Optical mixing of colours
The world around us is an ever-changing spectacle of colours. To capture this in a painting, knowledge of colour theory is indispensable
The following topics are explained in the book 'Colour!' by Royal Talens: the creation of colour, the properties of colour, mixing colours and painting with colour.
Using examples and explanations of various techniques, the possibilities for achieving the desired result are discussed.
Below is an example of optical colour mixing. This technique can be found on page 21 of the ‘Colour!’ booklet.
Head outdoors and take a photo of an environment with plenty of depth, or go with an existing photograph. Then choose the section you would like to use for your work.
- Rembrandt acrylic paper
- Amsterdam brushes: a fine brush and a medium-sized gussow brush
- Amsterdam Standard Series: Zinc White 104, Titanium White 105, Ultramarine 504 and Sap Green 623
- Amsterdam acrylic markers (Medium): Ultramarine 504, Primary Cyan 572, Phthalo Blue 570, Burnt Sienna 411, Burnt Umber 409, Neutral Grey 710, Permanent Green 618, Yellowish Green 617, Primary Yellow 275, Yellow Ochre 227, Azo Yellow Deep 270, Oxide Black 735
- Amsterdam acrylic markers (Small): Titanium White (105)
- Van Gogh sketch pencils (preferred hardness)
- Bruynzeel Design kneadable eraser
Sketch with pencil on acrylic paper. Not everything on the photo needs to be included in the sketch. In this photo there was a large tree precisely in the centre of the selected area. This would have drawn considerable attention and was therefore omitted from the sketch. Also ensure that you don't depict too many distracting details along the edge of your work. This will focus attention on your selected subject.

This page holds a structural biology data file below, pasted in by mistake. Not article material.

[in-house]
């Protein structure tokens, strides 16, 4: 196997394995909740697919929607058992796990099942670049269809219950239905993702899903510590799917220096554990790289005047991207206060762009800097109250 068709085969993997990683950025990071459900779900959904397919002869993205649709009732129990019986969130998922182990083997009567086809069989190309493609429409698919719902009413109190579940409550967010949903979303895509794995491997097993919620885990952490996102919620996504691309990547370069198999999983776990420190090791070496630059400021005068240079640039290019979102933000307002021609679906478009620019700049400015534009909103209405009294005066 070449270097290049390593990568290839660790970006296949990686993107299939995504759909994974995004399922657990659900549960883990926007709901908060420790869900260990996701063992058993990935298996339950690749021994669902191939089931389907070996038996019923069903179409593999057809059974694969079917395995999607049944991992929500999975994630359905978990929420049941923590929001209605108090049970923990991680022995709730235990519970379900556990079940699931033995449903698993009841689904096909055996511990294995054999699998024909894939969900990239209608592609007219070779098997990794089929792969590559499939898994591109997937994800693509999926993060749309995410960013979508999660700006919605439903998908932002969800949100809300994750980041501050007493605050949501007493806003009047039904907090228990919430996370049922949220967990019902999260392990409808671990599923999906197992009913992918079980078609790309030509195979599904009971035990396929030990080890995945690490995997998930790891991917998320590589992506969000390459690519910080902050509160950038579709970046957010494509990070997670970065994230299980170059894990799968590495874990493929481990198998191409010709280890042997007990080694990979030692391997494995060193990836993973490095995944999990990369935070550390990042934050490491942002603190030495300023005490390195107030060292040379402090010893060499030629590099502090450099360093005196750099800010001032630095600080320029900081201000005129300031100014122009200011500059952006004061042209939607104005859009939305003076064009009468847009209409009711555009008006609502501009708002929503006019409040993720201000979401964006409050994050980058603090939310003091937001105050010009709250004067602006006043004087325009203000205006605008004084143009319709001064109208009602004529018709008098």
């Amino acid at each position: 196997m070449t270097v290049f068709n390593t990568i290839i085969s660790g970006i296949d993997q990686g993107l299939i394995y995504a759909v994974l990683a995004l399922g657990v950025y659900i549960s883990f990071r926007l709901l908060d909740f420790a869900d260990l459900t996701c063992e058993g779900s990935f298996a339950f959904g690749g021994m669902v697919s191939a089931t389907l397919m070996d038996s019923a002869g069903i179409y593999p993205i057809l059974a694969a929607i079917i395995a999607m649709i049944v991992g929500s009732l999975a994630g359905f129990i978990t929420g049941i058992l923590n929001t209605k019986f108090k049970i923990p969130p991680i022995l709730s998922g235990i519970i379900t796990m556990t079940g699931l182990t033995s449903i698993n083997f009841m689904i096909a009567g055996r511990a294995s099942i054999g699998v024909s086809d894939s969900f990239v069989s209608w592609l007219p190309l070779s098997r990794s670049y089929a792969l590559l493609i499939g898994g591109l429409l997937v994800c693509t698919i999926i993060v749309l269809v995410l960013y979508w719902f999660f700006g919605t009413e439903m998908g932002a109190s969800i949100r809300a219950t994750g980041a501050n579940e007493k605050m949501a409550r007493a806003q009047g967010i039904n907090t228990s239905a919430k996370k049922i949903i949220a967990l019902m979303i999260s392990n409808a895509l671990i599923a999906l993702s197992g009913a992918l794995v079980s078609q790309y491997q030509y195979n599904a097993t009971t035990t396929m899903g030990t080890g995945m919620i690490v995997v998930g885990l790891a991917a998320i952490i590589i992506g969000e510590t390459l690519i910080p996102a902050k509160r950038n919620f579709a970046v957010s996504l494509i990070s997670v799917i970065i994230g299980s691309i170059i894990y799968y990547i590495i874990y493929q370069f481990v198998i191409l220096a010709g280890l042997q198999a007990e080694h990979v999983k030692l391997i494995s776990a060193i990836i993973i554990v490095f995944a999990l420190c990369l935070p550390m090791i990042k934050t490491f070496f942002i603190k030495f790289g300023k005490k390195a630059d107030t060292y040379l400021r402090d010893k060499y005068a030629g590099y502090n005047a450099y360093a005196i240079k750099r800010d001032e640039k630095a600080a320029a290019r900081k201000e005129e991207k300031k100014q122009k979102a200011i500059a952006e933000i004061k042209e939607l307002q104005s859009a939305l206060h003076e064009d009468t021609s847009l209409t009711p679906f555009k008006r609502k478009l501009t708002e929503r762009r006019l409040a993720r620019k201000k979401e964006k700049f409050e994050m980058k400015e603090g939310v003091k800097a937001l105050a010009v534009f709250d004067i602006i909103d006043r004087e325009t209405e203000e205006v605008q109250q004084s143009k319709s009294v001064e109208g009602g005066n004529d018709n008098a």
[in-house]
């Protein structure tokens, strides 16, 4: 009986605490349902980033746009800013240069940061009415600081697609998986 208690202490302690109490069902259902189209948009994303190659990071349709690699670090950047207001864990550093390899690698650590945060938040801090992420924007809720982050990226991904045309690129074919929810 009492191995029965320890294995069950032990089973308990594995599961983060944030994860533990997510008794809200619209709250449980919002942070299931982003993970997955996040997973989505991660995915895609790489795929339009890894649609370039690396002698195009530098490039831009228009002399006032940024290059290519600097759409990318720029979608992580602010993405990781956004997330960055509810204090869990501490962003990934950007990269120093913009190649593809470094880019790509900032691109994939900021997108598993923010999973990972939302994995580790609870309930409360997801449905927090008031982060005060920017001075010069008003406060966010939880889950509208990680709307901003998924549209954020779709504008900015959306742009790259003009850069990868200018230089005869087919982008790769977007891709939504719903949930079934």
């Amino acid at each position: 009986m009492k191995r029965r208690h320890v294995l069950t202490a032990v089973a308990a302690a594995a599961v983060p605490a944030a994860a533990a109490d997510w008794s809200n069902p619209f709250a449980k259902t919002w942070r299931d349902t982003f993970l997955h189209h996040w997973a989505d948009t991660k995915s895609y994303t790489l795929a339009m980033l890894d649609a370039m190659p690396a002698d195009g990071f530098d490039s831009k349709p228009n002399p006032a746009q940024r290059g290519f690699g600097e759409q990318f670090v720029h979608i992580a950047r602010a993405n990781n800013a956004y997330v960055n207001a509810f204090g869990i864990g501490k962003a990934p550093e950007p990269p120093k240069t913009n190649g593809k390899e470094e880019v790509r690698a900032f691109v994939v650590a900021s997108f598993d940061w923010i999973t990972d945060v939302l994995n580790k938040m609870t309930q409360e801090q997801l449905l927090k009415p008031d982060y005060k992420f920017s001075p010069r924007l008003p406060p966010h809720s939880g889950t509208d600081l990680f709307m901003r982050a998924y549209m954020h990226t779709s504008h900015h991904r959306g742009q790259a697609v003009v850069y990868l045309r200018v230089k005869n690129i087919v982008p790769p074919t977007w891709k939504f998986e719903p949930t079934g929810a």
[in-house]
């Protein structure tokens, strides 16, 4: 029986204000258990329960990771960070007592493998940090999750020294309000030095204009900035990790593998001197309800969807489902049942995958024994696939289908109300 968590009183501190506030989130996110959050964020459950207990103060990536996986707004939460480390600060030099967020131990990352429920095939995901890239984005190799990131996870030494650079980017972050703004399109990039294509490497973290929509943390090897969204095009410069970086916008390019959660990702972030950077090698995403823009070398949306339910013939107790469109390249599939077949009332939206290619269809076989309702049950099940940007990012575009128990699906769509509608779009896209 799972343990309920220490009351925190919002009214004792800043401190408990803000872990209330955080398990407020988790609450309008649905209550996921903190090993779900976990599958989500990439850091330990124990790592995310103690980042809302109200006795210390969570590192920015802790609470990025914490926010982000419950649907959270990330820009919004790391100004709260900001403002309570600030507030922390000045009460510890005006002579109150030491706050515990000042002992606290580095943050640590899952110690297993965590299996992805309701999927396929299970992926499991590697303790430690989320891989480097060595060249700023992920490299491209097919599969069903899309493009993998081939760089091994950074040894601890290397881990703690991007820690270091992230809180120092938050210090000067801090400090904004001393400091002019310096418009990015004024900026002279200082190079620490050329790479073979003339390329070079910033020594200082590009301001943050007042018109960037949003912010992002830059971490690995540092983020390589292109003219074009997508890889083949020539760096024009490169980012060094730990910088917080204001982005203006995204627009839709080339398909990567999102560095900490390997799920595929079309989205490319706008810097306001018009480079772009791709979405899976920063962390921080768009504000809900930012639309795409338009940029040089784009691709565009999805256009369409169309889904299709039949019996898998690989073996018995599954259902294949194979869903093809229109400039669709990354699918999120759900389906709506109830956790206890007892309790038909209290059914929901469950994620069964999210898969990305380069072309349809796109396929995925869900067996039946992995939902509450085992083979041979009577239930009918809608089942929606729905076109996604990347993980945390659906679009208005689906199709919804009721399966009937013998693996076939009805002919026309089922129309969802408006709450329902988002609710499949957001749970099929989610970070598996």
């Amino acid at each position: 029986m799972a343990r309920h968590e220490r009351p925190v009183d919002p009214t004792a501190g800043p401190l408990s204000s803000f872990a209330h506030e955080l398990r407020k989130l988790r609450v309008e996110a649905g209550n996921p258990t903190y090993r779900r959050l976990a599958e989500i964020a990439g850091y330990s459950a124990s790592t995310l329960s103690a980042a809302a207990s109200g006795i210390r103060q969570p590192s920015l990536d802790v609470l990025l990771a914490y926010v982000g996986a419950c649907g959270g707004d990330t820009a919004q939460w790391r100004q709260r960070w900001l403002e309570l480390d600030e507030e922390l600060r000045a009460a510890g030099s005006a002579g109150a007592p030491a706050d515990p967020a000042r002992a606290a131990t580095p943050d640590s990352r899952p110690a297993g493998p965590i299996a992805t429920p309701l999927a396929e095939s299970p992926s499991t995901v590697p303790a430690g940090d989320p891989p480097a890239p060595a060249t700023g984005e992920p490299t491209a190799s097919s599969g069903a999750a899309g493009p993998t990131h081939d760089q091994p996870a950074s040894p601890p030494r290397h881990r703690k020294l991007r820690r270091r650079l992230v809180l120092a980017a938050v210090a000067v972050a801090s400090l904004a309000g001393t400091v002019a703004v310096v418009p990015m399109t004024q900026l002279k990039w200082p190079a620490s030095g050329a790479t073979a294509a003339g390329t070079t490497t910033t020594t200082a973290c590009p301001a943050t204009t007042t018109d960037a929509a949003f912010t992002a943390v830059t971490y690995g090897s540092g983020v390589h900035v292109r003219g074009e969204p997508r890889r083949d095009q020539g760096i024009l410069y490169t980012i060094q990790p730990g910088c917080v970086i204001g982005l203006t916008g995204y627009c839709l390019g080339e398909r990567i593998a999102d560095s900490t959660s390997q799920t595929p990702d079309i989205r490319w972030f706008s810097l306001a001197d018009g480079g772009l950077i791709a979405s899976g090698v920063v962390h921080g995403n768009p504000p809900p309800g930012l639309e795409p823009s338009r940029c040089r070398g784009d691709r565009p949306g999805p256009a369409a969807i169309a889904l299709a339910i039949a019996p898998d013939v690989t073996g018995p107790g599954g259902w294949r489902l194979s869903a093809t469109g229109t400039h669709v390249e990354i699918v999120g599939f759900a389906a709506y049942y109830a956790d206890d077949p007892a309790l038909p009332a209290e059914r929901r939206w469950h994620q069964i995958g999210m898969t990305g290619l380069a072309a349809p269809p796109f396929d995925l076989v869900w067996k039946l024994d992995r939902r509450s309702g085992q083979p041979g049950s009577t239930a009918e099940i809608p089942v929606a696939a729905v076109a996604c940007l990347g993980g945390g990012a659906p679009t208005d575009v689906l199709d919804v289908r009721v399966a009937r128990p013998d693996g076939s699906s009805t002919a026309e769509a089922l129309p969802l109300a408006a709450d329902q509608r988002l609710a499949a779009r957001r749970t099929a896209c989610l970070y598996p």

Begin by painting the first layer for the sky with acrylic colours (105 & 504) and a coarse brush.
Please note! The sky is always lighter just above the horizon than further up. Paint this on with broad strokes. Continue with the rough base painting of the buildings and shapes. Use a brush for the larger areas and a marker for the fine elements
Apply more details in black and blue. Observe the spatial effect. The greater the colour contrast, the closer the objects appear. In this work, therefore, the shadows of the houses are first made black and then blue. This makes the houses appear further away than if you were to make the shadows black. By layering the two colours, you achieve a deeper blue. ('Colour!' - “Saturation and suggesting space", p. 27)
Now fill in the tree line with marker. First, the dark shape, then lighter points in white, orange and yellow for the spatial effect. Initially the trees are too close. This can be remedied with blue dots at the top of the trees. (Colour! - "Optical mixing of colours", p. 21).
TIP: For optical colour mixing, wait until the bottom layer is dry, as the paint will otherwise mix when wet.
Continue to add more details. Try to work with many intersecting dots and lines to create an optical mix of colours. Be sure that the shadows and the perspective are still correct. Use the thin marker to add (small) white details.
Lastly, finish working on the water. Paint the white areas turquoise (with a brush). Create the white and dark reflections of light on the water with a marker. Blending both white and blue achieves an optical mix of colours. (Colour! - "Optical mixing of colours", p. 21).
Tip: you can mix the colours of the markers as long as the paint is still wet by overlapping the strokes. You can also draw a line with the marker and use a brush to blend and smooth it out (see the white silo on the right).